I began my new role as Parliamentary and Health Service Ombudsman in early April this year, after ten years as an ombudsman in legal services and then higher education.
I join a national institution, now 50 years old, relied upon hugely by people who use the health service and government departments when they believe they have received poor public service. Helping people to get redress and public organisations to improve is what an ombudsman does, and it is rewarding to help resolve conflict.
I have been asked if being at PHSO is similar to my previous roles. The general principles of being an ombudsman – independence, transparency, confidentiality and informality – hold firm, but there are important differences.
One is that PHSO has a strong, unambiguous legislative mandate. Another is that, as Health Service Ombudsman, I can look at clinical judgements whereas academic judgements were beyond the remit of the OIA (higher education ombudsman). This adds a further dimension to the many challenges ahead, not least because many complainants have lost loved ones.
I am joining the office at a time of change and transformation, and the possibility of securing a revised mandate, which would see PHSO coming together with the Local Government Ombudsman to create a single, modern and more accessible Public Service Ombudsman.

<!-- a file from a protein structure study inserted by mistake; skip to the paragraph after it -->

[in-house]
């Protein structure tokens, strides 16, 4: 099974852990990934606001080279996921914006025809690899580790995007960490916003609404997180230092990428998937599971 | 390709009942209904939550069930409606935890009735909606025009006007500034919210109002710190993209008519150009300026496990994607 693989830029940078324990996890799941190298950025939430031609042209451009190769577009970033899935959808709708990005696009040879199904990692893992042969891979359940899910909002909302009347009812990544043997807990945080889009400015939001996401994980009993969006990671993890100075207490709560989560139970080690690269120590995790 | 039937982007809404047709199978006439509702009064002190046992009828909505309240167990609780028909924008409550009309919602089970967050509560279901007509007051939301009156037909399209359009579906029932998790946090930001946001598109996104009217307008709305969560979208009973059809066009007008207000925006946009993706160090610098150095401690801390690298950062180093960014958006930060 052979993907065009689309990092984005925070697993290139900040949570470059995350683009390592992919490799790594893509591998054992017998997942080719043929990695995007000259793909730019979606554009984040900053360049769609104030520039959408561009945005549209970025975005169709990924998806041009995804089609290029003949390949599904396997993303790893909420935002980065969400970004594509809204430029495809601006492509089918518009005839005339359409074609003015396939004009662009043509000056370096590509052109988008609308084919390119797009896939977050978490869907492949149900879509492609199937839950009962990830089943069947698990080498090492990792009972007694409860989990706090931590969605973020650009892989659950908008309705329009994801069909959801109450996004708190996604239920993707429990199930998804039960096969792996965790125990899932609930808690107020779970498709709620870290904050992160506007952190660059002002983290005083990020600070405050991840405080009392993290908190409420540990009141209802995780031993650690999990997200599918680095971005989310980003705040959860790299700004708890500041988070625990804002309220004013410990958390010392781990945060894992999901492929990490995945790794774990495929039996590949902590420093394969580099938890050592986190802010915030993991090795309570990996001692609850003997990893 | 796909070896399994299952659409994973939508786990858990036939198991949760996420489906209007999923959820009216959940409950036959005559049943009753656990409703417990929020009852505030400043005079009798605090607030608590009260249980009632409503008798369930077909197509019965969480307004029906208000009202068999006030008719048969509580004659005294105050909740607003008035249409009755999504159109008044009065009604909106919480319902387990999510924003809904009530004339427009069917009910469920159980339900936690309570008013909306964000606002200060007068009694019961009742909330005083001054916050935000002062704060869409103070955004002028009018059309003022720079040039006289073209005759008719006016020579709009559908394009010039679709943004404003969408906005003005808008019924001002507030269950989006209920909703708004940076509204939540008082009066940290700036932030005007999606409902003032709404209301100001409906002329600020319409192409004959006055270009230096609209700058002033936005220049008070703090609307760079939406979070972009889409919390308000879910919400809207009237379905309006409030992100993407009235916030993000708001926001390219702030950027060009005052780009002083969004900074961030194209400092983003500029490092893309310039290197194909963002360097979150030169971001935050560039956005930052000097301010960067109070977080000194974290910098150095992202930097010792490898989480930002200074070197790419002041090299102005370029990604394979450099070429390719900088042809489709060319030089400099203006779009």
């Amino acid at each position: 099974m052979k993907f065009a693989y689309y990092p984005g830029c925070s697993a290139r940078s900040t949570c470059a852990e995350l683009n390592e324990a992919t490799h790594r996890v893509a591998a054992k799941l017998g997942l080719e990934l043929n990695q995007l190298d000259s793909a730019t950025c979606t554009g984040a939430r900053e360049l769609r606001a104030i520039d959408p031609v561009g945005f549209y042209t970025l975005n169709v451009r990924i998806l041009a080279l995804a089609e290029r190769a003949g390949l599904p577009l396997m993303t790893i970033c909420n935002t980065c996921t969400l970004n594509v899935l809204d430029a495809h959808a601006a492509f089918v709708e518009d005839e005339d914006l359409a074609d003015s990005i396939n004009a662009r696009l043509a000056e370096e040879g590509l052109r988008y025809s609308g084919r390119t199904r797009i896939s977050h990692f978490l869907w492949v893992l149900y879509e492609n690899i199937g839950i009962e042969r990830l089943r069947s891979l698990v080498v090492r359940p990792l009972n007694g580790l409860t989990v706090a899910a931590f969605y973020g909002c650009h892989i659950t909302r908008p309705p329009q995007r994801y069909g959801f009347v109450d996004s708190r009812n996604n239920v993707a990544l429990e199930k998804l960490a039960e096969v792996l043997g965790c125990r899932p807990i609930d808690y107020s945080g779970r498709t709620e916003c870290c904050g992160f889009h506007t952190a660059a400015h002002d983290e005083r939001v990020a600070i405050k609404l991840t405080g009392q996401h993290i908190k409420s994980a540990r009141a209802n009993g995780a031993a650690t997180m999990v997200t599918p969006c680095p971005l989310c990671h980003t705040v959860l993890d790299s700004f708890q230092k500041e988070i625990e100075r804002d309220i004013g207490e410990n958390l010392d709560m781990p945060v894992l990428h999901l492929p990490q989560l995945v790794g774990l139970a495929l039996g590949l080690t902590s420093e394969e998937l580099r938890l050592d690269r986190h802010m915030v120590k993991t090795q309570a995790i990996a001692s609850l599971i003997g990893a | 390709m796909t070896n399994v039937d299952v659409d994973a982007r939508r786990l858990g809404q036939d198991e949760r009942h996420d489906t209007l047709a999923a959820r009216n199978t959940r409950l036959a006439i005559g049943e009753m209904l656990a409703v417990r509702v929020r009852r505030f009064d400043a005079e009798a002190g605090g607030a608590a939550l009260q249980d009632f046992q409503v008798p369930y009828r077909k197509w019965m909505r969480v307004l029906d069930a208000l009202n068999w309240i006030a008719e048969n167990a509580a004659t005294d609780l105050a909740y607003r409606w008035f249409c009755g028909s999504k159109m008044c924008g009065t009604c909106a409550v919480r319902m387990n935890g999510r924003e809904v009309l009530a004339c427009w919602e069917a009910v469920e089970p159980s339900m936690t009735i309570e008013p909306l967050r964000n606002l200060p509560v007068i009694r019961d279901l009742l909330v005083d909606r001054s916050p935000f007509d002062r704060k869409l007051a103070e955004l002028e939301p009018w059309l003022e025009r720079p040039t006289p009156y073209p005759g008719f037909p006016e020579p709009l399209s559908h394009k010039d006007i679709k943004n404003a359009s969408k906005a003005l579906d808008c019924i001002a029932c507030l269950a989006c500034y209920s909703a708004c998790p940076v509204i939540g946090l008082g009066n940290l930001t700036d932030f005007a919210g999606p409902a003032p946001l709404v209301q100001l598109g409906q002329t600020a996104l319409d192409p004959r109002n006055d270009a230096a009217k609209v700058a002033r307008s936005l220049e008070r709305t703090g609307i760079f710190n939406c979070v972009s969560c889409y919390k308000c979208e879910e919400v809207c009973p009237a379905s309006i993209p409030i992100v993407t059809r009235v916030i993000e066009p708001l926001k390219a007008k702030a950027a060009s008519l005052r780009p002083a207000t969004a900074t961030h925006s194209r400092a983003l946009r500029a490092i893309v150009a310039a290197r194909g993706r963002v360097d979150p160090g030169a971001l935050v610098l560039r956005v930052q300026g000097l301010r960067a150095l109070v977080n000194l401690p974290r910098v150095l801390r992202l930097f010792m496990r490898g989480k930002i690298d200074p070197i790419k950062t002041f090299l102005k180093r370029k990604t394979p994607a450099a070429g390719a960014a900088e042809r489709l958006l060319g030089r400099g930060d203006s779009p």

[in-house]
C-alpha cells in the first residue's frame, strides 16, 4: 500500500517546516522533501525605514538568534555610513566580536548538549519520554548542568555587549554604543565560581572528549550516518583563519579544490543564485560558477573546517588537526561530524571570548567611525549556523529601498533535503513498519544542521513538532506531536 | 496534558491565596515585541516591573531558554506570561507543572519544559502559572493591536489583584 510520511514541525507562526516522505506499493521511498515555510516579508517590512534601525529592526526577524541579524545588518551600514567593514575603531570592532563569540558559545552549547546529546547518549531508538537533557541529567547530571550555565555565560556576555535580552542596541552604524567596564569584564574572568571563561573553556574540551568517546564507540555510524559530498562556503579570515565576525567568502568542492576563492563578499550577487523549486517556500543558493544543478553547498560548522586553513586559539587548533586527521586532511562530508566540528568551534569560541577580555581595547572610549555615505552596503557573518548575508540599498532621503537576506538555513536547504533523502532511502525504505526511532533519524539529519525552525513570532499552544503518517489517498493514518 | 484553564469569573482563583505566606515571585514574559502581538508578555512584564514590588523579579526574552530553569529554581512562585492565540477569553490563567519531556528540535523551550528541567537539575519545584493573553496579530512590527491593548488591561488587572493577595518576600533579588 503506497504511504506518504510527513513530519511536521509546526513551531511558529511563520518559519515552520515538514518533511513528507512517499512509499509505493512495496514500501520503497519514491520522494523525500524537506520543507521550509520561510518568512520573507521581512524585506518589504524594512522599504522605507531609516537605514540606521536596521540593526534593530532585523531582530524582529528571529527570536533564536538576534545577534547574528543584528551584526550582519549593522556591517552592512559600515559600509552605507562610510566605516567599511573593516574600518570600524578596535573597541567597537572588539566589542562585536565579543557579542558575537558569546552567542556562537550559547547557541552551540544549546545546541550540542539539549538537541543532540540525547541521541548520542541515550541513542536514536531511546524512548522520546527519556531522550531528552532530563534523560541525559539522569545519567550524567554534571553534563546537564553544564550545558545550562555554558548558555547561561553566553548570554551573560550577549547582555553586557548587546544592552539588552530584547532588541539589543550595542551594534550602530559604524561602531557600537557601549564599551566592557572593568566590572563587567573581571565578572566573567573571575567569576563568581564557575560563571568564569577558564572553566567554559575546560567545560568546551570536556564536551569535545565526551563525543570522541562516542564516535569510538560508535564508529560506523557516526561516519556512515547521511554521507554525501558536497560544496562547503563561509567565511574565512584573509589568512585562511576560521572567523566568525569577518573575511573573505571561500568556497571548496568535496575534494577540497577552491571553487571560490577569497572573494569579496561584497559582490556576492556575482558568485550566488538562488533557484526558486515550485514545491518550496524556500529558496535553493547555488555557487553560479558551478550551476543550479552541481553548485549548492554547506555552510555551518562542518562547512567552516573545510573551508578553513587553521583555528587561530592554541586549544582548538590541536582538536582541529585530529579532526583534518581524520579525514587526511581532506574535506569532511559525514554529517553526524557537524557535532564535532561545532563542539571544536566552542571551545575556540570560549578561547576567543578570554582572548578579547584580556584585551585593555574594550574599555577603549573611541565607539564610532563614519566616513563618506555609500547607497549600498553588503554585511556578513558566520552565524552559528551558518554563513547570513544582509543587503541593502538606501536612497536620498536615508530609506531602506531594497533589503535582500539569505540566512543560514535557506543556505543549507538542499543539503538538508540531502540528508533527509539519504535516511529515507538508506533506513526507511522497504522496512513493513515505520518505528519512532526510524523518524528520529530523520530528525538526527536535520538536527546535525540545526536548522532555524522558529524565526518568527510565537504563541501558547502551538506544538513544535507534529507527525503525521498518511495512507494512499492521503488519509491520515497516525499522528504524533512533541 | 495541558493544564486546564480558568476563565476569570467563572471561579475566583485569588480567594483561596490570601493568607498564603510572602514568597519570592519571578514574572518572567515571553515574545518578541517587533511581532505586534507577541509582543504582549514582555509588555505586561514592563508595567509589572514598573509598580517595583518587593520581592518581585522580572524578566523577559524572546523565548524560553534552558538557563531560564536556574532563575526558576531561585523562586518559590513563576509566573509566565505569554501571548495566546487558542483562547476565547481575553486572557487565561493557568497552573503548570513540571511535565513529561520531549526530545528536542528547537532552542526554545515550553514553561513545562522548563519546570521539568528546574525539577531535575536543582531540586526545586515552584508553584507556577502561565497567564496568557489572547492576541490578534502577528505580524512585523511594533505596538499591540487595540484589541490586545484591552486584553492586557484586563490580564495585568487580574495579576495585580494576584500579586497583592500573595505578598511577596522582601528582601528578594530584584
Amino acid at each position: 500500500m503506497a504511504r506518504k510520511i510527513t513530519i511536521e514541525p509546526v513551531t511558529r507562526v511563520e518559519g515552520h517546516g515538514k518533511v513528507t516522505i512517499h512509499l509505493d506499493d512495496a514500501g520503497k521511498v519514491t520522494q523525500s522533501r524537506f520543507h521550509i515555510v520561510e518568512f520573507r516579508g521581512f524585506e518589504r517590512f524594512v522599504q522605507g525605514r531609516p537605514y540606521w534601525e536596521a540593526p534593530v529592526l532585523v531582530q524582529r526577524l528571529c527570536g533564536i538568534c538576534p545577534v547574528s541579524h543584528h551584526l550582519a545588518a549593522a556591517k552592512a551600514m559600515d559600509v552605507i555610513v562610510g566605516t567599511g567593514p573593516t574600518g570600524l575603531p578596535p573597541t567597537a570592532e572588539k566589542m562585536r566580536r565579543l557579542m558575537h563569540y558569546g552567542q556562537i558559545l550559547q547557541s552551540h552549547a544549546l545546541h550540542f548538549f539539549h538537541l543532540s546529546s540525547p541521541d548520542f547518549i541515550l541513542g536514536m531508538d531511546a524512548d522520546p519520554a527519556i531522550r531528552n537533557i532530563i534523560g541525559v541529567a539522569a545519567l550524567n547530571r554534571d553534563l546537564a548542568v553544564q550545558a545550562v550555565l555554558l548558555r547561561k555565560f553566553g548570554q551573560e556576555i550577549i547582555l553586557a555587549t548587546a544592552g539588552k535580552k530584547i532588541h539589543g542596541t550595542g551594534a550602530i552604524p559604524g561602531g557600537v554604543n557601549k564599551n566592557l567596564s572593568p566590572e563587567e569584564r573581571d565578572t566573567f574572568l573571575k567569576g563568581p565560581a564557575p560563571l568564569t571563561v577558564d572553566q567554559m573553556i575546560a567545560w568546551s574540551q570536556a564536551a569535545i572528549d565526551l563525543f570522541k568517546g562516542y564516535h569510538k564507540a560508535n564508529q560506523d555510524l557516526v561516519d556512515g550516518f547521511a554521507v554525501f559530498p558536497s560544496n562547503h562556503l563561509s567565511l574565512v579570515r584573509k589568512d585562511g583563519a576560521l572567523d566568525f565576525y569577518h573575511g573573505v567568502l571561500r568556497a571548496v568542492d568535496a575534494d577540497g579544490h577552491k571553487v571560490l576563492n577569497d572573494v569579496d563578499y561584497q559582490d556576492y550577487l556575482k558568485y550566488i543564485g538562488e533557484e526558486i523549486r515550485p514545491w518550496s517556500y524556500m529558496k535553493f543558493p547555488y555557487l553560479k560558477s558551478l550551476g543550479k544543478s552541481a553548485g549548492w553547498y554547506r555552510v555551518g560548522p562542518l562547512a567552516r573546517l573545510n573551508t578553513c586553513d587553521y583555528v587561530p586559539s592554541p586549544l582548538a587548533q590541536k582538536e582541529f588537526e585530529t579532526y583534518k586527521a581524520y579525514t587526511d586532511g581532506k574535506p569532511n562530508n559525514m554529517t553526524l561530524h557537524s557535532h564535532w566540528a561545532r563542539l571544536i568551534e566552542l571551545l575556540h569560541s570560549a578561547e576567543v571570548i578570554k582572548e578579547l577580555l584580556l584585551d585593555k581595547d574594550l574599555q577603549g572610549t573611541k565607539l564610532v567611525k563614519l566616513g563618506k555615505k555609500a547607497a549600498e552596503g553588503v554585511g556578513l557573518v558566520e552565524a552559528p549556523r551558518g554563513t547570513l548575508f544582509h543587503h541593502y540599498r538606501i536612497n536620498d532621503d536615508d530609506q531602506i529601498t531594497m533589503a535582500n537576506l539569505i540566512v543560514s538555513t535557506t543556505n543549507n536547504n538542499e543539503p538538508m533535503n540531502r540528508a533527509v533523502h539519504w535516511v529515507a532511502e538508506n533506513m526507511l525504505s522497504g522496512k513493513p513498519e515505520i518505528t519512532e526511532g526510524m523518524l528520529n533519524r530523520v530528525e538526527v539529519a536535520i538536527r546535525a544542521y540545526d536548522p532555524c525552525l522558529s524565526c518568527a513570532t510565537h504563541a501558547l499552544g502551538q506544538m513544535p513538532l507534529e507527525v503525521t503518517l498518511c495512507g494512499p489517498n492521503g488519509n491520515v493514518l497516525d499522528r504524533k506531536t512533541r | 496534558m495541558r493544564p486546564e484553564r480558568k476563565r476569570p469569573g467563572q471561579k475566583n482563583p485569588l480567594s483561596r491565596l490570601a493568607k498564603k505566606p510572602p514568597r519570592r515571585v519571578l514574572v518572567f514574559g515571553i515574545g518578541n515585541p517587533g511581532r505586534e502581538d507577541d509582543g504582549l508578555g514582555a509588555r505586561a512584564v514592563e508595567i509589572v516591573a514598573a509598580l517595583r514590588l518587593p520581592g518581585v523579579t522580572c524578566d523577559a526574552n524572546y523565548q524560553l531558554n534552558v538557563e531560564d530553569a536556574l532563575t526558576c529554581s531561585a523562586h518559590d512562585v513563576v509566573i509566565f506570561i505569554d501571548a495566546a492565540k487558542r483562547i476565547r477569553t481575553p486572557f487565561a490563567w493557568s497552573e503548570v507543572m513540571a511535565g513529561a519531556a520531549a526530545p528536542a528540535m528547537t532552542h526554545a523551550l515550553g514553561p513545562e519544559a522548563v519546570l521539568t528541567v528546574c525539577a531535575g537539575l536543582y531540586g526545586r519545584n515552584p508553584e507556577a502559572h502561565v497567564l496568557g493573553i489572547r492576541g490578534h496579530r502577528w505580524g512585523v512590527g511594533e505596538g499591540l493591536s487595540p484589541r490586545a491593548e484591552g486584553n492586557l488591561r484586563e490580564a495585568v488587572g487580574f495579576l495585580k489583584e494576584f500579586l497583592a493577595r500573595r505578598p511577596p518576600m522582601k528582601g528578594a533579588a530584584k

Like other ombudsman services, we are being asked to resolve cases more speedily and flexibly with lower costs and with service standards that guarantee complainants’ involvement. Our new Service Charter is an important benchmark in this process. The dilemma for all ombudsman offices is the close link between people who use our service gaining the outcome they want, and their judgement of the complaint service they have received. I have examined this issue in my recent monograph, Being an Ombudsman in Higher Education (European Network of Ombudsmen in Higher Education, www.enohe.net).
In a world of financial restraint on health and public services, all ombudsman services are under both intense pressure and public scrutiny. In these circumstances, networking with sister ombudsman services is a very high priority. Wheels are meant for rolling, not reinventing, and complaints are meant for resolution with impartiality and without fear or favour.